Thankfully, I was brought up in an environment that embraced and encouraged risk taking and boundary pushing. I’m quietly confident in my own abilities (not because I’m pompous or proud, but because I know my standing and inheritance as a child of the Lord, and trust his provision whole heartedly), and I’m not easily swayed by others negativity (if anything it drives me). I’m acutely aware that no one else is going to make my dreams happen for me, and although it’s not quite the right time yet, I should prayerfully be getting things in place, so that when the time is right I’m ready to go.

It’s important to remember that God gives us dreams and ambitions. It is not selfish to have goals, more often than not those goals will be intertwined with the gifts and abilities God has blessed you with. On the contrary, it could be argued that if we don’t pursue our dreams we’re not honouring God by using the abilities and gifts he has given to us. I’m not one of those Christians who will sit and wait for God to put things into my lap. I don’t believe it works like that. If you want to walk on water you have to get out of the boat. The onus is on us to step out in faith believing that God will either open or shut each door we push.

I guess I’d just like to encourage you to prayerfully scratch that itch!

Which army are you fighting for?

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It will come as no surprise to you that we don’t celebrate Halloween at home or in our church. Whatever its historical roots, these days there is no denying that it has evolved into a celebration of all things dark and evil, and I for one do not buy into the “oh, it’s just harmless fun” mentality.

The Word clearly states in Ephesians 6:12 that, “we are not fighting against flesh-and-blood enemies, but against evil rulers and authorities of the unseen (spiritual) world, against mighty powers in this dark world, and against evil spirits in the heavenly places.”

Whether intentional or not, when we buy into the Halloween ‘celebrations’ we’re buying into something much greater, far more powerful and darker than just costumes, scary faced pumpkins and trick or treating.  However melodramatic it sounds, there’s no getting away from the biblical truth that there is a constant battle in the spiritual realm between good and evil, between God and the devil, and by buying into Halloween you’re stating, inadvertently or not, which army you’re fighting for.  That should make you think. You can’t be on both teams, you can’t pledge your allegiance to both rulers, you can’t fight for both sides.

There is enough darkness in this world already. As Christians we’re called to be salt and light, to add the God flavour in this otherwise tasteless world, and to shine light, goodness and the love of Jesus in dark places. Which army will you be fighting for this Halloween?

Living Generously.

gen·er·os·i·ty

noun \ˌje-nə-ˈrä-sə-tē, -ˈräs-tē\

: the quality of being kind, understanding, and not selfish : the quality of being generous; especially : willingness to give money and other valuable things to others.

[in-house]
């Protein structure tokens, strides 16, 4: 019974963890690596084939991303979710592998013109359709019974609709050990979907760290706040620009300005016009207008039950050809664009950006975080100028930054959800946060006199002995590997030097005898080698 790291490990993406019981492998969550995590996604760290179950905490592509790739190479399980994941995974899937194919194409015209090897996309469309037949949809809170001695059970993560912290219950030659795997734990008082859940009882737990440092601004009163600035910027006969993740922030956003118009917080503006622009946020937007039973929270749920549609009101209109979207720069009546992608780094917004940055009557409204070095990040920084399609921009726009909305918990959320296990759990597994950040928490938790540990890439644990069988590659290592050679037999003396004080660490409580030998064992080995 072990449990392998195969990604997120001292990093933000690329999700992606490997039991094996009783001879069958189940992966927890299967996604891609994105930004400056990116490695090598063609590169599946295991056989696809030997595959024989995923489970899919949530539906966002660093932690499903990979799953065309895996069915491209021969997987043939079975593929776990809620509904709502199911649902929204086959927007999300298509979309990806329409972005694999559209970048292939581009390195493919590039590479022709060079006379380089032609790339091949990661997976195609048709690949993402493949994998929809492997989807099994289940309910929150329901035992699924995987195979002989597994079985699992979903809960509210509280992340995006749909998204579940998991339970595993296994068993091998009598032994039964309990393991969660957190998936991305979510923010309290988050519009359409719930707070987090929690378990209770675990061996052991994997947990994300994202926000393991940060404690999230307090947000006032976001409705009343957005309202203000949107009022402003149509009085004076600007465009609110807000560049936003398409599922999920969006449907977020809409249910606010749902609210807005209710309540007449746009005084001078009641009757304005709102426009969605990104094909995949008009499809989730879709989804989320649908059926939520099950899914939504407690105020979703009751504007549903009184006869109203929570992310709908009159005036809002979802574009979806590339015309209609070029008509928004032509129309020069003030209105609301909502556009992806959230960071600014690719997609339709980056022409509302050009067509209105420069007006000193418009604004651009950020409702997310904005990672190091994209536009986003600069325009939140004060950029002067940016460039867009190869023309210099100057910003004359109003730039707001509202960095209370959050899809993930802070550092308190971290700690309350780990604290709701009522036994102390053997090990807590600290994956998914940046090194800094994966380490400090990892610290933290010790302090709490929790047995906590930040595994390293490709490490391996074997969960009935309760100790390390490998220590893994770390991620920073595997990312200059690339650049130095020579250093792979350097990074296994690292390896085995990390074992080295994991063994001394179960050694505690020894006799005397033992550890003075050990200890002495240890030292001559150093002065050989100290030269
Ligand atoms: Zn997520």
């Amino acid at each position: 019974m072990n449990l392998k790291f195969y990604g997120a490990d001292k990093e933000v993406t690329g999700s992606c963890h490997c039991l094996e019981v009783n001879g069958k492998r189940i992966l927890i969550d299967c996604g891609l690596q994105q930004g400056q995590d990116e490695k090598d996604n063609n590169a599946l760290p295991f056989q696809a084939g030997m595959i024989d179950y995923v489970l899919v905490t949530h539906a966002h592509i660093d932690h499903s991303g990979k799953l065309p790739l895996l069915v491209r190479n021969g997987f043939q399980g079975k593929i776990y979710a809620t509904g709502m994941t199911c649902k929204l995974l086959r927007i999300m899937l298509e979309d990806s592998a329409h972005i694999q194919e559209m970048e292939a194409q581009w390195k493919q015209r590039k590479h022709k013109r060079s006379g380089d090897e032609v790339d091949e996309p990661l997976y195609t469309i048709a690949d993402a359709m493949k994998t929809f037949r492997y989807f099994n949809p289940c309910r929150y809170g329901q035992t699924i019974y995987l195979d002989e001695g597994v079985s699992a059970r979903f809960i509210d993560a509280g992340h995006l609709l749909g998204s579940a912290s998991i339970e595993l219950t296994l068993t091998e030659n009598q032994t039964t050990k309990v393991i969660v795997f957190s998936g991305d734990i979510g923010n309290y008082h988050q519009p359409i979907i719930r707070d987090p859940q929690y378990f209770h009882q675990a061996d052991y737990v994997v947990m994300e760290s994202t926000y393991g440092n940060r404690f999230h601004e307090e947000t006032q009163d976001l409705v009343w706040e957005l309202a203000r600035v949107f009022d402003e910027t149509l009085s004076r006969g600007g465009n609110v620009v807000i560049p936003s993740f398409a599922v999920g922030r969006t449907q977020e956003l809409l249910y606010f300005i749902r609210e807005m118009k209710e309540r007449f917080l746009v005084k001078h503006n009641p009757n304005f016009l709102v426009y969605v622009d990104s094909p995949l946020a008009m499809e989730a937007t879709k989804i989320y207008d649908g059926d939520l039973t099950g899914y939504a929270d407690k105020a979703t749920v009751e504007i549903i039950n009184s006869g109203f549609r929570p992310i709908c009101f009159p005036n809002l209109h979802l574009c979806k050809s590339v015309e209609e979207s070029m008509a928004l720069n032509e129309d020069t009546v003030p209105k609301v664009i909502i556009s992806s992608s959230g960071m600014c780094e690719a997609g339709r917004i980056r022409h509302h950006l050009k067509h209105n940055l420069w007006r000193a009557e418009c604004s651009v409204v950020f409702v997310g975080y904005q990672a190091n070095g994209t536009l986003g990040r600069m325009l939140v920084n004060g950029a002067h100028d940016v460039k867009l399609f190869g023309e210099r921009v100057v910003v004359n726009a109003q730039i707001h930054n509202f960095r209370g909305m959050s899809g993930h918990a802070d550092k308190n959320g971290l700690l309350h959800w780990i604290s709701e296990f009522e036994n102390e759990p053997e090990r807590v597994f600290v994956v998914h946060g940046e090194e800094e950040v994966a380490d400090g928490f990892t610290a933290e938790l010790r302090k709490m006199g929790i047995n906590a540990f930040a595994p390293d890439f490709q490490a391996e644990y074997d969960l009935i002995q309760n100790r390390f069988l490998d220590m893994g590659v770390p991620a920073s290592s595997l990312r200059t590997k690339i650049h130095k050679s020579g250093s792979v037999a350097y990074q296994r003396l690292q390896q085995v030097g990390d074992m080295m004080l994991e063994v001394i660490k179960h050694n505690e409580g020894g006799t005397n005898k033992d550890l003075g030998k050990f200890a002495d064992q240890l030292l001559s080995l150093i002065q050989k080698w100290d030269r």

If there’s one thing in this world which gets my goat more than almost anything else it’s miserly, bitter, selfishness. Attitudes that demonstrate narrow mindedness, lack of consideration for the rest of humankind, an ignorance that clouds our ability to see what someone else may need at that point in time, and more so a lack of faith, be that in other people or of course in God.

Unfortunately the society in which we live isn’t particularly conducive to generous living. We’re bombarded with information about how we can get x, y and z by doing a, b and c, and how by having x, y, and z we’re suddenly transformed into more valid and successful individuals, but where does this cycle actually end, when are we actually fulfilled by this material stuff, and the sense of accomplishment it promises to bring? I’ll tell you…never. 

In my experience, the happiest, most fulfilled people are not those that have the most, rather those that give the most, and give the best of whatever it is they’re giving. I’m not primarily talking about money here. When was the last time you dropped a meal off for a sick friend, called in on an elderly neighbour for a brew and a chat, offered to help a friend decorate, do the garden, pick their child up from school so they could indulge in some ‘me time’, bought a homeless person a hot meal or whatever else it may be? Generous living is about recognising a need without being asked and acting on that need to make someone else’s life a little easier, without expecting anything in return . It’s giving of ourselves for the greater good of someone else. It’s showing unconditional love for those around you, something that sadly largely opposes societies expectations in this day and age.

As you’ve probably realised by now this is a biblical principle. Matthew 6:19 instructs us not to store up treasures on earth. As my parents (and incidentally the most generous, in all senses of the word, people I know) often tell me, “you can’t take it with you”. In verse 21 it goes on to say, “wherever your treasure is, there the desires of your heart will also be”. It’s simple really, to discover what your ‘treasure’ is you just need to examine what you want. Unfortunately, many of us want material and monetary things which we ‘can’t take with us’, when really our hearts desires should be to live generously, giving of ourselves and demonstrating the same love and consideration to those around us, that Jesus showed us.

I don’t know about you, but I’m working on storing my treasures in heaven.